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July 6, 2011
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What would the world look like if every child could go to school?
Imagine a world where new HIV infections are a rarity. Where children have clean water and adequate food. New mothers survive childbirth and go on to raise the next generation, and vulnerable communities cope with climate-related disasters and economic shocks. The poorest countries receive $80 billion each year for development, and parents earn enough to feed their families, build assets and save for the future.
Although it seems a pipe dream, this vision is possible through education. If every child could go to school, our world would be a dramatically changed place. In fact, the second Millennium Development Goal, universal primary education, is the key to achieving all of the MDGs.
The evidence shows that basic education is one of the most cost-effective development interventions and that its impact extends well beyond transforming the lives of individual children. It leads to measurable improvements in economic growth, HIV prevention, nutrition, child and maternal health, and conflict prevention. Consider:
September 17, 2010
September 15, 2010
Source: Deseret News
By Vanessa Johnson
This past spring, I had the rare opportunity to travel to Nairobi, Kenya, with Dr. Scott Leckman, another Utah native, for the Africa and Middle East Regional Microcredit Summit. The meeting was part of an ongoing movement to bring small loans to poor entrepreneurs throughout the world so they can start a business that can lift their families out of poverty. While in Kenya, we visited Jamii Bora, a microfinance organization working in Kenya. They have helped thousands of families lift themselves out of poverty.
Jami Bora is centered in the Kibera section of Nairobi. Kibera is the largest slum in Africa. I saw children running around with no shoes over mounds of garbage and tin shacks for homes. The deeper into the slum we went, the stronger the smell of human and animal waste became. I remember two little boys in particular. Their clothes were tattered, and they were covered in dust. Garbage was piled all around them. Shoeless, they walked beside what looked like a stream. They had sticks and were poking at the plastic bottles gathered in this small bed of water. Watching them, I hoped that there was a safe water sources somewhere in the slum. However, after much searching, I did not see any water sources other than this putrid little stream.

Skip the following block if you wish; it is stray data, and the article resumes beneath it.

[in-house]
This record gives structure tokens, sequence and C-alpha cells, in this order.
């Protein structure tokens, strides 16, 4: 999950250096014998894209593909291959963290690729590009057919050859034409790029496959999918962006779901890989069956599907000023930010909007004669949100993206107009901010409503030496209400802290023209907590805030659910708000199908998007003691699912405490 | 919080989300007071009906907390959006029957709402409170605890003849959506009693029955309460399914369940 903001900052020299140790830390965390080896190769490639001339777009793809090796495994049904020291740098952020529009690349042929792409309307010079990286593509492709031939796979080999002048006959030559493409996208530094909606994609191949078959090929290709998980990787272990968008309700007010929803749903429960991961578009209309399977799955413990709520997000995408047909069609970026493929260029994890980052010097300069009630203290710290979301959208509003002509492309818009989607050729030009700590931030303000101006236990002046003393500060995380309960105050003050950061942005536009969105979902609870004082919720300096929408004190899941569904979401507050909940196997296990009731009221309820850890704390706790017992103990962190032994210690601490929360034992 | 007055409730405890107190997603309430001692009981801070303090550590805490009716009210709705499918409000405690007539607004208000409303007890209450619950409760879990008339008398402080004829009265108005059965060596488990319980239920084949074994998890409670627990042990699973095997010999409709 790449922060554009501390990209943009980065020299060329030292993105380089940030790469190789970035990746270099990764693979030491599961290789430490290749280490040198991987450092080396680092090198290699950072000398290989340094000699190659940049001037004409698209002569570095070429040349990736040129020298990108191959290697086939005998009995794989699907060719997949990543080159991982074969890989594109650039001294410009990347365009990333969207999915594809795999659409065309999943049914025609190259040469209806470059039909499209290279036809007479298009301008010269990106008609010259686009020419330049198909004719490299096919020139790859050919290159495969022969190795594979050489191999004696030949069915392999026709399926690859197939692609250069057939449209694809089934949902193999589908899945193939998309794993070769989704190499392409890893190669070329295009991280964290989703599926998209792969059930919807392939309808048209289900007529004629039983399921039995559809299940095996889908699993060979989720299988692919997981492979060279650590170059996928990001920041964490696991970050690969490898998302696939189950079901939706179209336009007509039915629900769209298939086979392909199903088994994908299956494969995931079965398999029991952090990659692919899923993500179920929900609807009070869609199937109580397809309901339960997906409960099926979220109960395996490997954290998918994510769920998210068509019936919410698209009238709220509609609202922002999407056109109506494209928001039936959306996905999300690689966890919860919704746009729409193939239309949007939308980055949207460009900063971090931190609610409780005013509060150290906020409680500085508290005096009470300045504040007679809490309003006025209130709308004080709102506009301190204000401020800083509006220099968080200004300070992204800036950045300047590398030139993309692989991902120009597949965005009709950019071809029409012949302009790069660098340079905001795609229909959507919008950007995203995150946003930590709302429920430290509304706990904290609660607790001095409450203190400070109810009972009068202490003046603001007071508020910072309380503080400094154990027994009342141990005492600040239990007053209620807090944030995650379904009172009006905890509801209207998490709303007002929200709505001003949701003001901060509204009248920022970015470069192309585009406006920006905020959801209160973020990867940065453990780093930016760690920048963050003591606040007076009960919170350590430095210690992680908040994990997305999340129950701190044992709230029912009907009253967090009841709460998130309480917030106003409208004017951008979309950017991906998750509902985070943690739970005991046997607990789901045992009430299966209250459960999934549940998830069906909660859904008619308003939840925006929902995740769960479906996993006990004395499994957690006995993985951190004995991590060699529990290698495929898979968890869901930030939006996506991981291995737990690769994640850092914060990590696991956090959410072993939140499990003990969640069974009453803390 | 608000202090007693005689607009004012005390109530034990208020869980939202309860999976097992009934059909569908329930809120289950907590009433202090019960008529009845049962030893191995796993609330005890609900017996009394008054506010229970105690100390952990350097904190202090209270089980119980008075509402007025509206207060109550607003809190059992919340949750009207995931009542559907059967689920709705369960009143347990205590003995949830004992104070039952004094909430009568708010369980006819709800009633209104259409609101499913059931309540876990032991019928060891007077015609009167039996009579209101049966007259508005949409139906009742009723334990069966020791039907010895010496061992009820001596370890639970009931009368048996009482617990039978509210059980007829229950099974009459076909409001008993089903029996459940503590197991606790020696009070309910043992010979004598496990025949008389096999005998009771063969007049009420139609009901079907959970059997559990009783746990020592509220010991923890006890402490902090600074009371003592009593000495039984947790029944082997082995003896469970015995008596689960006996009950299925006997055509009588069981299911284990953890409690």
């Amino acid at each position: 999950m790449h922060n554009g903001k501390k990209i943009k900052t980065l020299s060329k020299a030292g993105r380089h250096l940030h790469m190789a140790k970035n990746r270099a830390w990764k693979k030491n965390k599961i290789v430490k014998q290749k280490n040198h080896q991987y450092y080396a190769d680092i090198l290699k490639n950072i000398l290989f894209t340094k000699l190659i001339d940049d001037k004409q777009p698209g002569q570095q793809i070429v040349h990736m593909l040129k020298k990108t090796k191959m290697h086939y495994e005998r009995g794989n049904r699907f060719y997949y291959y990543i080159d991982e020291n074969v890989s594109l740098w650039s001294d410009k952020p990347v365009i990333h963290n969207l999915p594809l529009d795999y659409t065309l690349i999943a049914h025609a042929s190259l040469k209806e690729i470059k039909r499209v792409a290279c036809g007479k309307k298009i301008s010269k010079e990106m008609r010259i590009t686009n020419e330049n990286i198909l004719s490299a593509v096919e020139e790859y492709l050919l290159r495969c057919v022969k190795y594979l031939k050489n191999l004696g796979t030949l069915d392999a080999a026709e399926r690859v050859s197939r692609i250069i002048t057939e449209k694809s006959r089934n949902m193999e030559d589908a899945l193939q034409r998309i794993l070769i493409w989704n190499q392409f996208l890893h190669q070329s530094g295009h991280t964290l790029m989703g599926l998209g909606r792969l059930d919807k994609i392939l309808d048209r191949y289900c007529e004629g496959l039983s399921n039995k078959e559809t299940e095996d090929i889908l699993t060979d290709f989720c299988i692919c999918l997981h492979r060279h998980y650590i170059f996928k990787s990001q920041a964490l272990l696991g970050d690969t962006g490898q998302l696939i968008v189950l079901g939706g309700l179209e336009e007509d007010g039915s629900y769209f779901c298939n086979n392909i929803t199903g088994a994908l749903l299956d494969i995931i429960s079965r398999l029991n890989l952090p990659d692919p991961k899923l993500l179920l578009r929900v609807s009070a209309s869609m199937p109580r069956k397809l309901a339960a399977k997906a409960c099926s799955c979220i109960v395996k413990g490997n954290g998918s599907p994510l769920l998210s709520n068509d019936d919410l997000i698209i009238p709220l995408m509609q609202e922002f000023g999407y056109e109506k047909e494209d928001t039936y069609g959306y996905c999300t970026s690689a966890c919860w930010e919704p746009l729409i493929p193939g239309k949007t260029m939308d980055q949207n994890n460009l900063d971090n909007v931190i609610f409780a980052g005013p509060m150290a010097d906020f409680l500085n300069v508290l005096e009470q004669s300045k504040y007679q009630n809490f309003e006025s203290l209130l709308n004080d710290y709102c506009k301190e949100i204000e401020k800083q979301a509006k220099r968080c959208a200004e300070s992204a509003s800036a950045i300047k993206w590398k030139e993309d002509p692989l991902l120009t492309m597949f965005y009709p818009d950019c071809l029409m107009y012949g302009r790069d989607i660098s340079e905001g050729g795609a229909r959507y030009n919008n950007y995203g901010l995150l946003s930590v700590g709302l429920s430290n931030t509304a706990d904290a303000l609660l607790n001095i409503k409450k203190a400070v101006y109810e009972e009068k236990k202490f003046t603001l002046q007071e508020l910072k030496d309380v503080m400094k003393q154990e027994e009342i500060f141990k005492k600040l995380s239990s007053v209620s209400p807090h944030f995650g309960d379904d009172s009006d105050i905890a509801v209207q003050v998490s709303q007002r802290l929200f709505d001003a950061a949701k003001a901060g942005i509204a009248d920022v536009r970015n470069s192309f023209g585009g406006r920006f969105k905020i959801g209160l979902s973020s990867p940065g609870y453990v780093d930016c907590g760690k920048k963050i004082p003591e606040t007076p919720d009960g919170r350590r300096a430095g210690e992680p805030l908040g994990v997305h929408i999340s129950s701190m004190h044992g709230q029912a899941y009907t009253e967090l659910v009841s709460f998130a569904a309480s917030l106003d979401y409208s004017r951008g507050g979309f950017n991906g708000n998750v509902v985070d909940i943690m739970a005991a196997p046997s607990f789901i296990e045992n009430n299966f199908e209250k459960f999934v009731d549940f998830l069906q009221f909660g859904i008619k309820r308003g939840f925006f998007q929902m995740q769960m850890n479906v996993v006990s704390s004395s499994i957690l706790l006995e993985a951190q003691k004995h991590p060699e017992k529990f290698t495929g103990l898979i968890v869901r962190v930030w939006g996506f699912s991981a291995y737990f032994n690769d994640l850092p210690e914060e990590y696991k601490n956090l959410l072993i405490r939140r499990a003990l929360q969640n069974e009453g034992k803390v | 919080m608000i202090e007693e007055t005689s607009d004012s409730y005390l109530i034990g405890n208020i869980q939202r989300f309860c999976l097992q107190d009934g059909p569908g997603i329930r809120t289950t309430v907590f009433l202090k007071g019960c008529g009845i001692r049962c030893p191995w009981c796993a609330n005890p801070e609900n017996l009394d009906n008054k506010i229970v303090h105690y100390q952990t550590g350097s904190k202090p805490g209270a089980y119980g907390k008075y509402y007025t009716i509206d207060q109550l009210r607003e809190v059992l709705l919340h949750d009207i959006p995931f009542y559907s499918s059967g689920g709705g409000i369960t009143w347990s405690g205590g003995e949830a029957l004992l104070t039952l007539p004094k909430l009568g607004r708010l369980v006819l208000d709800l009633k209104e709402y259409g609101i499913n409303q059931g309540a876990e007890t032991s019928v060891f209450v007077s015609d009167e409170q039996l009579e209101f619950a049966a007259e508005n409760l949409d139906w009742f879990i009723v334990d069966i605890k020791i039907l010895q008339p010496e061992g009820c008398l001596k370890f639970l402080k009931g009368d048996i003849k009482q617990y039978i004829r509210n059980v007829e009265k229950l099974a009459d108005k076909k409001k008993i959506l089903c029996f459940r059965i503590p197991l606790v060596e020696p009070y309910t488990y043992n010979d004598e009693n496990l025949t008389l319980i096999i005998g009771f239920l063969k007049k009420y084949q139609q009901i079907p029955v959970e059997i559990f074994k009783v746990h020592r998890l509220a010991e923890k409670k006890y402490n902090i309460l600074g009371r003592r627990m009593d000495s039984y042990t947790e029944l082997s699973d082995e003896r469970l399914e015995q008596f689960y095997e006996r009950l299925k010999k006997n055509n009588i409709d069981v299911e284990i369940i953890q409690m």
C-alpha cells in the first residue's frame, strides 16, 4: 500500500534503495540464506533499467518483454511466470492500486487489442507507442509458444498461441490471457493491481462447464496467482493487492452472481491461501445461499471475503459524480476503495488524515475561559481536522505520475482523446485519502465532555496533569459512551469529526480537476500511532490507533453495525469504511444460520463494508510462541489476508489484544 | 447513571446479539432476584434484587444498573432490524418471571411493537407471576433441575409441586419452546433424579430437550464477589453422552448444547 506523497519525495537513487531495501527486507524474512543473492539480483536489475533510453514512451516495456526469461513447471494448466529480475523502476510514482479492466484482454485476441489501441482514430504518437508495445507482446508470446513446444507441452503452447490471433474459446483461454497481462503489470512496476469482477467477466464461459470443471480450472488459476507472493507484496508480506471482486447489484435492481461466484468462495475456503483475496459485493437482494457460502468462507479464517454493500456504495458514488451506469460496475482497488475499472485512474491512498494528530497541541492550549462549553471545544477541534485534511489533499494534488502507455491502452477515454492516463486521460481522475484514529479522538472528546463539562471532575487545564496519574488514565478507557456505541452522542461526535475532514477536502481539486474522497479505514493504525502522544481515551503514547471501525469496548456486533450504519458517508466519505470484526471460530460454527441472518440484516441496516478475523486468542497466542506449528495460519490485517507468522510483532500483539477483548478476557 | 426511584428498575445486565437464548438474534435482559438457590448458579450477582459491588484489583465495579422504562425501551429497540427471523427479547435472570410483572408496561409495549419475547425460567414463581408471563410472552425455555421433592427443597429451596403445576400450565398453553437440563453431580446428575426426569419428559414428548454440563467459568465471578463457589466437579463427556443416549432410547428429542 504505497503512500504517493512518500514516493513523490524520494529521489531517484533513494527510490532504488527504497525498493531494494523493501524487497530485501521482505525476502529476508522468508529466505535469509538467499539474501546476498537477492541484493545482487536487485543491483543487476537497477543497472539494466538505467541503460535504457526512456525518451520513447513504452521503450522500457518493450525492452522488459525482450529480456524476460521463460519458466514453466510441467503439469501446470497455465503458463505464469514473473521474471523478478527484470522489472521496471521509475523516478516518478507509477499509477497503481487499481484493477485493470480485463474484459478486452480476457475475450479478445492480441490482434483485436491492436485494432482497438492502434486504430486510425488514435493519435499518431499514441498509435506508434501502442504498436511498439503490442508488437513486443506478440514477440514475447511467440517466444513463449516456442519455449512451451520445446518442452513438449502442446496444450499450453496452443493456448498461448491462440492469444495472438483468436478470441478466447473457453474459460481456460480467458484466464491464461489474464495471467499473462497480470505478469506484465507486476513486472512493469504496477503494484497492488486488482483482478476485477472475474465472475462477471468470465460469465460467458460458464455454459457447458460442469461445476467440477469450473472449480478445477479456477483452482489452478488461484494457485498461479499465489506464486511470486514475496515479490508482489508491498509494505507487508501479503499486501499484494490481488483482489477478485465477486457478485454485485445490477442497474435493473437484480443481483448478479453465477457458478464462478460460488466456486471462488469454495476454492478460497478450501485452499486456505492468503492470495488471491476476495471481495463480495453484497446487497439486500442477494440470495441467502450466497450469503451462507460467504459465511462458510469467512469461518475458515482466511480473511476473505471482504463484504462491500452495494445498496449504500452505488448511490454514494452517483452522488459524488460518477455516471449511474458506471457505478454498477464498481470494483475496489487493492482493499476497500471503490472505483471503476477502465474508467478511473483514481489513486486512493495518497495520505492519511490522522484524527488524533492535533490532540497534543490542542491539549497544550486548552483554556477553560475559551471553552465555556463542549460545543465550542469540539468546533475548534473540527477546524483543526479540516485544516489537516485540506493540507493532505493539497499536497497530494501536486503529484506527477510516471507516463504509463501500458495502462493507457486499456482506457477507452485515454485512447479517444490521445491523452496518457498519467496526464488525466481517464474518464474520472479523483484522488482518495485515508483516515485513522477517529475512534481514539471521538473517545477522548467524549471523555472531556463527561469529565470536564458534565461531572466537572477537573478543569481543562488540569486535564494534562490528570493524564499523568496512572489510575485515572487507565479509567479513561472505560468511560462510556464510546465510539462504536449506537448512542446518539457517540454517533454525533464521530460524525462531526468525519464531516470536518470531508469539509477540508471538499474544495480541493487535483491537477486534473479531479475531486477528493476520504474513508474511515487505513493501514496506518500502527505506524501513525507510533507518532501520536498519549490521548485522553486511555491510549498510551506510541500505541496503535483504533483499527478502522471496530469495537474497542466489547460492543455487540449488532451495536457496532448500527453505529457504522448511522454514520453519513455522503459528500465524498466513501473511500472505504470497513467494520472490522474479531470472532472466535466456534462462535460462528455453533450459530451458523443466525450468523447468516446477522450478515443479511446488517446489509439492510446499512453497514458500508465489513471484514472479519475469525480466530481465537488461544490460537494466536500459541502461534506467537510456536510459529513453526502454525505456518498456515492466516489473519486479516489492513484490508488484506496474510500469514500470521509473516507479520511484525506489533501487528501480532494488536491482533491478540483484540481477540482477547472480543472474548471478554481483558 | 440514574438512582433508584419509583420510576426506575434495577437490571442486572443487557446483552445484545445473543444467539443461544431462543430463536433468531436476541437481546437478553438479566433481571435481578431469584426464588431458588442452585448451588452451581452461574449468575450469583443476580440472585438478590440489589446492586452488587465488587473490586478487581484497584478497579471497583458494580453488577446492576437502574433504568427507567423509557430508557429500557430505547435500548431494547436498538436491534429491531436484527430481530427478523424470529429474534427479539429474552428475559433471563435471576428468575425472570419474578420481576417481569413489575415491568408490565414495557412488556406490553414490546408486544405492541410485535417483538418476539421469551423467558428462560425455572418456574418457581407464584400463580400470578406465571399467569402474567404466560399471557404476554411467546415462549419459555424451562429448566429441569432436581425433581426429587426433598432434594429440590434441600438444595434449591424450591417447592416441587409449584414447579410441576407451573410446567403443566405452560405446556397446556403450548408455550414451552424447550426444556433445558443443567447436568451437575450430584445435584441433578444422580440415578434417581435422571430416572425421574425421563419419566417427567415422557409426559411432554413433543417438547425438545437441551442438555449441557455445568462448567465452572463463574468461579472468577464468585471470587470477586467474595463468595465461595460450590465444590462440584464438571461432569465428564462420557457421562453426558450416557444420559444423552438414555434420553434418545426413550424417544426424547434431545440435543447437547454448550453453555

Despite these conditions, my hopes began to rise when I saw a large school within the slum. I thought to myself, that regardless of income, these children at least had access to a school. And with this education comes the hope that they can one day leave Kibera and create a better life for themselves and their families.
Believe it or not, the children of Kenya are relatively lucky compared to those living in many poor nations in Africa, where school fees pose an extreme barrier for children living in poverty. Kenya eliminated such fees in 2003, and in the weeks following the announcement, 1.3 million additional children showed up to school. The conditions may not be ideal with overcrowded classrooms, lack of supplies and few teachers, but the optimism is spreading to other countries where school fees are being lifted and access to education has become more attainable.
Still, an estimated 72 million children do not have access to school. And even in nations where fees have been lifted, the quality of education is extremely low. To break the cycle of poverty and help these nations reach the first rung of the ladder of economic opportunity, they need resources to build new classrooms, train more teachers, and buy more books.